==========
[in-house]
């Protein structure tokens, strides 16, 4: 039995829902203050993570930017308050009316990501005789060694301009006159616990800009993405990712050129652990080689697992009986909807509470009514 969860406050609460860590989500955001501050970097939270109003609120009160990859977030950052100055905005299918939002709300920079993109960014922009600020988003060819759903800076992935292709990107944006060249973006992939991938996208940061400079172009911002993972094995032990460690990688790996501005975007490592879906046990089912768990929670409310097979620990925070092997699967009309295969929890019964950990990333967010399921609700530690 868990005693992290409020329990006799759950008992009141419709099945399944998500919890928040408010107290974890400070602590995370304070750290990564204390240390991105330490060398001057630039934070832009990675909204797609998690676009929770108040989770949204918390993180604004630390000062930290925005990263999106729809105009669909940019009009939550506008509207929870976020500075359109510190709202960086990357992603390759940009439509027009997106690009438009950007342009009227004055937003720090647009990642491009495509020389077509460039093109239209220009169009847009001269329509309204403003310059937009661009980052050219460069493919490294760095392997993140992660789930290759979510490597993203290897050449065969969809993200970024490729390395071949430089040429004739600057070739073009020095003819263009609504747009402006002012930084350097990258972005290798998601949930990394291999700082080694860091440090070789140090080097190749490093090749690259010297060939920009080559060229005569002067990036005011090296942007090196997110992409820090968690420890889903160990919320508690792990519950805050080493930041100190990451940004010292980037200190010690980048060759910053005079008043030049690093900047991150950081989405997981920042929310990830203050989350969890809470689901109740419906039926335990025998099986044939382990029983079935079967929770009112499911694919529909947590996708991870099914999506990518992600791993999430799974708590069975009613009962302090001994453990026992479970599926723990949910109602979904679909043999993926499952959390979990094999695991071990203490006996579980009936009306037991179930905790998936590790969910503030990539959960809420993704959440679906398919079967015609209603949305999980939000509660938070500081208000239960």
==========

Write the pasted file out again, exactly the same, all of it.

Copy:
[in-house]
């Protein structure tokens, strides 16, 4: 039995829902203050993570930017308050009316990501005789060694301009006159616990800009993405990712050129652990080689697992009986909807509470009514 969860406050609460860590989500955001501050970097939270109003609120009160990859977030950052100055905005299918939002709300920079993109960014922009600020988003060819759903800076992935292709990107944006060249973006992939991938996208940061400079172009911002993972094995032990460690990688790996501005975007490592879906046990089912768990929670409310097979620990925070092997699967009309295969929890019964950990990333967010399921609700530690 868990005693992290409020329990006799759950008992009141419709099945399944998500919890928040408010107290974890400070602590995370304070750290990564204390240390991105330490060398001057630039934070832009990675909204797609998690676009929770108040989770949204918390993180604004630390000062930290925005990263999106729809105009669909940019009009939550506008509207929870976020500075359109510190709202960086990357992603390759940009439509027009997106690009438009950007342009009227004055937003720090647009990642491009495509020389077509460039093109239209220009169009847009001269329509309204403003310059937009661009980052050219460069493919490294760095392997993140992660789930290759979510490597993203290897050449065969969809993200970024490729390395071949430089040429004739600057070739073009020095003819263009609504747009402006002012930084350097990258972005290798998601949930990394291999700082080694860091440090070789140090080097190749490093090749690259010297060939920009080559060229005569002067990036005011090296942007090196997110992409820090968690420890889903160990919320508690792990519950805050080493930041100190990451940004010292980037200190010690980048060759910053005079008043030049690093900047991150950081989405997981920042929310990830203050989350969890809470689901109740419906039926335990025998099986044939382990029983079935079967929770009112499911694919529909947590996708991870099914999506990518992600791993999430799974708590069975009613009962302090001994453990026992479970599926723990949910109602979904679909043999993926499952959390979990094999695991071990203490006996579980009936009306037991179930905790998936590790969910503030990539959960809420993704959440679906398919079967015609209603949305999980939000509660938070500081208000239960």